|“If you want others to be happy, practice compassion.
If you want to be happy, practice compassion”
|Mental Attitude: The Elderly and Facebook.
Elderly adults who learned to use Facebook on a daily basis scored 25% better on tests measuring their cognitive abilities than their peers who did not.
University of Arizona, February 2013
Health Alert: Baby Boomers Vs. Preceding Generation!
Diet: The Southern Diet and Stroke.
Chiropractic: Recommended For Back Pain.
Wellness/Prevention: Sunshine and Rheumatoid Arthritis.
This week we welcome our new office manager Natalie who is taking the reins from Keri. We look forward to working with Natalie for a long time. This week, as we’re all digging out from the snow, we have another video from Dr. Stripling. He’s covering ankle sprains. We treat lots of ankle sprains at Denver Chiropractic Center. As scar tissue affects the injured ankle, it’s left stiff and painful. By using Active Release Techniques to break up the scar tissue, and using some appropriate re-training techniques, we can usually dramatically shorten the time it takes for sprained ankles to heal.
Mental Attitude: No Interruptions Please. Short interruptions (such as the few seconds it takes to silence that buzzing smart phone) have a surprisingly large effect on one’s ability to accurately complete a task. Interruptions of just three seconds can double your chances for making errors. Journal of Experimental Psychology: General, January 2013
Health Alert: American Health. Americans have shorter life expectancy and higher rates of injury and disease than citizens of other industrialized countries. A 2011 report showed that the US ranked 50th in life expectancy. In most health issues (infant mortality, teenage pregnancies, sexually transmitted diseases, heart disease, chronic lung disease, disability, obesity, diabetes, drug-related deaths, homicides, injuries, and HIV/AIDS), the US is either at the bottom or near the bottom of the list of industrialized nations. Institute of Medicine and the National Research Council, January 2013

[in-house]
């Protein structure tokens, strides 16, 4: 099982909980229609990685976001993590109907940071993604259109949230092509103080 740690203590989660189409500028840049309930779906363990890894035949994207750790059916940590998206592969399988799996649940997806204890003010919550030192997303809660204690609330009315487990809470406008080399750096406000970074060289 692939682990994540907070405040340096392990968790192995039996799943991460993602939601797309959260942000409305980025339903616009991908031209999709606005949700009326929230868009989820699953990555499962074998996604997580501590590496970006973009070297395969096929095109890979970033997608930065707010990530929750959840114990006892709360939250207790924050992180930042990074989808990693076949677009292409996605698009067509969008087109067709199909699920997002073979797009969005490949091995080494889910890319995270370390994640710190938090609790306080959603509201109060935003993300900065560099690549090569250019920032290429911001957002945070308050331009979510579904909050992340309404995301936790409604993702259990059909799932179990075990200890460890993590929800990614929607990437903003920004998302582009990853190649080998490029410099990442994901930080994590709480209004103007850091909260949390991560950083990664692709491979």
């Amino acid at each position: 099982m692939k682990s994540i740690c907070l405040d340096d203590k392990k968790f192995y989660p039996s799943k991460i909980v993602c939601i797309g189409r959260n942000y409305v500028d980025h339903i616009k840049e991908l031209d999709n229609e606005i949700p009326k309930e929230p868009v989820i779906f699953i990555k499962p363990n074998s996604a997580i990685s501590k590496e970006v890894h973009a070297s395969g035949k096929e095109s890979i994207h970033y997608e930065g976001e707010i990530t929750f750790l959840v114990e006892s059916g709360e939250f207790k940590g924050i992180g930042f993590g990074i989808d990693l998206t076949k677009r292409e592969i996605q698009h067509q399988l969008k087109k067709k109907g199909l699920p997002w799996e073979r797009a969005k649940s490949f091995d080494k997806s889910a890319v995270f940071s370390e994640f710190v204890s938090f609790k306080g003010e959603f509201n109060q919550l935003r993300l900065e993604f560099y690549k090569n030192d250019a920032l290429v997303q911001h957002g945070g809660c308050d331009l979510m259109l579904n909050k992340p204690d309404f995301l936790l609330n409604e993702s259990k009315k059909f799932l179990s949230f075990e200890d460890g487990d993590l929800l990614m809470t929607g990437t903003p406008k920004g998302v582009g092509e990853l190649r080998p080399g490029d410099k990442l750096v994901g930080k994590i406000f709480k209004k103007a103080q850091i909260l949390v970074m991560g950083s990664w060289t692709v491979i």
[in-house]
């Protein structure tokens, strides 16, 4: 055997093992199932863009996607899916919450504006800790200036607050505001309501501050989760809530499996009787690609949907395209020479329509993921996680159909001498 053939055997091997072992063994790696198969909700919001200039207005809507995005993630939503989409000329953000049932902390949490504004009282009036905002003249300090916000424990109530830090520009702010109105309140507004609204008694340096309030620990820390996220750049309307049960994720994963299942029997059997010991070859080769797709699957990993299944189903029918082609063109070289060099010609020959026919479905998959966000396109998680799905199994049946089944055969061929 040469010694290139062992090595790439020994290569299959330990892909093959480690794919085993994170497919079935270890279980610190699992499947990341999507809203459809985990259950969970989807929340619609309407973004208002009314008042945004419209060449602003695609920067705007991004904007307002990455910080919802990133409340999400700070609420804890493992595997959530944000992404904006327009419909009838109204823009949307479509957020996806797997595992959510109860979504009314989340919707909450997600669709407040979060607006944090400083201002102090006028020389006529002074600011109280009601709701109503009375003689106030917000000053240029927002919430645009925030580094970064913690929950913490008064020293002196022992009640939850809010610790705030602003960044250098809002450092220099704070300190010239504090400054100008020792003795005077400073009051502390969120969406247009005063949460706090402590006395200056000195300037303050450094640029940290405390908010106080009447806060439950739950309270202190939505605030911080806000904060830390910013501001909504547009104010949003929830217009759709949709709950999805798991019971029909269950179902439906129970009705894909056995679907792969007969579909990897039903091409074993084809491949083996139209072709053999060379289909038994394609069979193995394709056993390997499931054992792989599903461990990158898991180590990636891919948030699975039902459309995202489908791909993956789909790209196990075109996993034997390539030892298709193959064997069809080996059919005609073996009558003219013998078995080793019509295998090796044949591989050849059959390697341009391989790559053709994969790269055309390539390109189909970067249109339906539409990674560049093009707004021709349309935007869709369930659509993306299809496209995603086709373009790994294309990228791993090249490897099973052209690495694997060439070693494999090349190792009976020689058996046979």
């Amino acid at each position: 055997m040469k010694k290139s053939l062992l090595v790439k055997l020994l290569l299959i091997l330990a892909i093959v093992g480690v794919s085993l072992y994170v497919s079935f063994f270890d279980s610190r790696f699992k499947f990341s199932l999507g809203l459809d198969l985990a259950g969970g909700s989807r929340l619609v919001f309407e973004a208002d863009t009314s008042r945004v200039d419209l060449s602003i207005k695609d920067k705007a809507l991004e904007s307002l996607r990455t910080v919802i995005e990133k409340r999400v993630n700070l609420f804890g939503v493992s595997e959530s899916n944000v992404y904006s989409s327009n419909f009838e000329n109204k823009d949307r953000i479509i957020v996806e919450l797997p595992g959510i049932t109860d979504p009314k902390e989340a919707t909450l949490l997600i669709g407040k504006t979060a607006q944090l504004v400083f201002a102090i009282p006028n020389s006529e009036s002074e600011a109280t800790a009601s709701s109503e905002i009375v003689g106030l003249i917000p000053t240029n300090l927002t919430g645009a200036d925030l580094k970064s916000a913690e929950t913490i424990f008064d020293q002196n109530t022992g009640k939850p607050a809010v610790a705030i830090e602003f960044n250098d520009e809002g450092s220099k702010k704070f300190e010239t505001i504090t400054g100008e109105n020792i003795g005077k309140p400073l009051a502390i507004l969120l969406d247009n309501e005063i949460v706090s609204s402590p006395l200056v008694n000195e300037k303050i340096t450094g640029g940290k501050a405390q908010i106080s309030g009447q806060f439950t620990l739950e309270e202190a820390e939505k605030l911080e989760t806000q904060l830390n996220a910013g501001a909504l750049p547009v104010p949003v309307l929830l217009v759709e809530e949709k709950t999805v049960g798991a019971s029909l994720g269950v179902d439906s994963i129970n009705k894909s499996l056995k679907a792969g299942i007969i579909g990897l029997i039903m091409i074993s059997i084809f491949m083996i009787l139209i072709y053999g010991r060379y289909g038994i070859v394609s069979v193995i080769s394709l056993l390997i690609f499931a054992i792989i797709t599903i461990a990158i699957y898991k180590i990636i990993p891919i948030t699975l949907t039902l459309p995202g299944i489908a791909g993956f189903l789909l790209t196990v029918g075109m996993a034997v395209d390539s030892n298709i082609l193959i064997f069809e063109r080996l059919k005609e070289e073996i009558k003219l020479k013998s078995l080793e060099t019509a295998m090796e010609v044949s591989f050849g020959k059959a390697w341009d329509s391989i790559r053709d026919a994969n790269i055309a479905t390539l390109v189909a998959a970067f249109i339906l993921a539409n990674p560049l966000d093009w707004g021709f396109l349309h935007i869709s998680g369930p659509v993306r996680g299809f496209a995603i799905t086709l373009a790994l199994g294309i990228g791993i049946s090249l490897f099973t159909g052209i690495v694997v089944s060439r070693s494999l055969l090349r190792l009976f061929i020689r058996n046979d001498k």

Exercise: Not At School! In the 1920s, 97% of US college students were required to take Physical Education (PE); today, that number is at an all-time low of 39%. 34% of adolescents and teens ages 12-19 are overweight and 17% are obese. These rates have roughly doubled since 1980. The median PE budget for schools in the US is $764 per school year in K-12 and 61% of PE teachers report an annual budget of less than $1,000. Obesity will cost the US $344 billion in medical- related expenses by 2018, about 21% of the nation’s total health-care spending. Research Quarterly for Exercise and Sport, January 2013
Chiropractic: Inflammation! Inflammation is your body’s natural response to injury and is part of the healing process. However, if proper care is not received, inflammation can hinder the healing process and may lead to scarring, improper motion, and additional pain. Signs of inflammation include: pain, heat, redness, swelling, and loss of function. Chiropractic adjustments and care can reduce inflammation and pain naturally!
Quote: “A healthy attitude is contagious but don’t wait to catch it from others. Be a carrier.” ~ Tom Stoppard
Health Alert: High Fructose Corn Syrup and Type-2 Diabetes. Researchers found a 20% higher proportion of the population has diabetes in countries with high use of High Fructose Corn Syrup (HFCS), like the United States, compared to countries that do not, like the United Kingdom. The United States has the highest consumption of HFCS at 55 lbs (~25 kg) per year per person. The United Kingdom consumes 1.1 lbs (~.5 kg) per year per person.
Global Public Health, November 2012
Diet: Food Advertising. Childhood obesity has tripled in the past 30 years. Food companies spend $10 billion a year marketing in the United States, and 98% of that is on foods high in fat, sugar, or sodium.
Journal of Pediatrics, November 2012
Exercise: Walk Much? The more moderate physical activity (like brisk walking) you do, the better. Compared to doing nothing at all, seventy five minutes of vigorous walking per week was linked to living an extra 1.8 years. Walking briskly for 450 minutes or more per week was found to provide most people with a 4.5-year longer lifespan. The longer people spent each week being moderately active, the greater their longevity. Heart, November 2012